Health apps run into privacy snags
Mo Data stashed this in Big Data Ethics and Privacy
Before Celeste Steenburger takes off on her morning run, she taps the orange button on the MapMyRun app on her iPhone to track the exercise.
The 30-year-old office manager counts calories, logging the food she eats into a separate Lose It! app. When her menstrual cycle begins, she marks the details in the Period Tracker Lite app.
With each bit of health data Ms Steenburger records, third-party companies, some with names she has never heard of, are receiving information about her.
Exclusive research conducted for the Financial Times by Evidon, a web analytics and privacy group, found that the top 20 most visited apps transmit information to a web of nearly 70 companies.
Take MapMyRun, one of the apps Ms Steenburger uses to track her runs. The Evidon study found that 11 separate companies beyond the app’s developer were transmitted data from the app. Those include advertising companies, some of which are subsidiaries of Google, and other digital analytics and tracking groups.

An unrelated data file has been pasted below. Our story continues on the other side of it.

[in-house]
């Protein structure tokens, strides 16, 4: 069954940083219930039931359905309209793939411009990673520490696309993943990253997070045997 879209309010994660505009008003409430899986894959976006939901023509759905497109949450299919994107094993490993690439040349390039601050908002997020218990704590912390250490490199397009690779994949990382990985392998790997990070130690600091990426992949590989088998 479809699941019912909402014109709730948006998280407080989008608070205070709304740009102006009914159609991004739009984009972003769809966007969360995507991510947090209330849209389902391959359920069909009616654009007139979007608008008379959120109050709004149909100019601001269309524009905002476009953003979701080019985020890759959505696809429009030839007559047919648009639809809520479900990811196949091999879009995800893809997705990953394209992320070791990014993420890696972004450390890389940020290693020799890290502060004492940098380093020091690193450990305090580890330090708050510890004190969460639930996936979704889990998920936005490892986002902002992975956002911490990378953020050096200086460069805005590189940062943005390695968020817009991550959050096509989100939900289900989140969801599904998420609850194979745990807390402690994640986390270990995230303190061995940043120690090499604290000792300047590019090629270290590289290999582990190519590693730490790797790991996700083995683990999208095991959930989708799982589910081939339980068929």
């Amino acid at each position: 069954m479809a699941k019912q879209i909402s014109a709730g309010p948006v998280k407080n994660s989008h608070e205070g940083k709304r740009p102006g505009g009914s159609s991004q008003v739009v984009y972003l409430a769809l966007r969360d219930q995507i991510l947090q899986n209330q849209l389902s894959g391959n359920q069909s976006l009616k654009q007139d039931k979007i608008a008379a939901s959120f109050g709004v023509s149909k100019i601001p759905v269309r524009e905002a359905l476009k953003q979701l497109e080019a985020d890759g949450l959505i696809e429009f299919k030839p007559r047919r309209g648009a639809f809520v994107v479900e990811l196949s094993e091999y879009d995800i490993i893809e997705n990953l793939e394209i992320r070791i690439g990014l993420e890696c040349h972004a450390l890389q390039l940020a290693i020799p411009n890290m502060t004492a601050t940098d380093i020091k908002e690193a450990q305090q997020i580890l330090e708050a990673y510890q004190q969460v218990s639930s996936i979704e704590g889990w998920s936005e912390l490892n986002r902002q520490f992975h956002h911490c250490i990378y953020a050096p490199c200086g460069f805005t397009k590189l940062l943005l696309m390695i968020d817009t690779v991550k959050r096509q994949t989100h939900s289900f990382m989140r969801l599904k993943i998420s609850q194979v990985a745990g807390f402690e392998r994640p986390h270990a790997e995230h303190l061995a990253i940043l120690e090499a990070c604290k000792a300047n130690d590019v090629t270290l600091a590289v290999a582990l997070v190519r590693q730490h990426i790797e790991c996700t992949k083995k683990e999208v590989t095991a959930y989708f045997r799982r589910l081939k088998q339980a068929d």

“That does concern me,” Ms Steenburger says. “If I wanted to give my information to those companies I would. This is Big Brother.”
The findings come after an investigation earlier this summer of 43 popular health and fitness apps conducted by advocacy group Privacy Rights Clearinghouse found “considerable privacy risks” not described in the app privacy policies.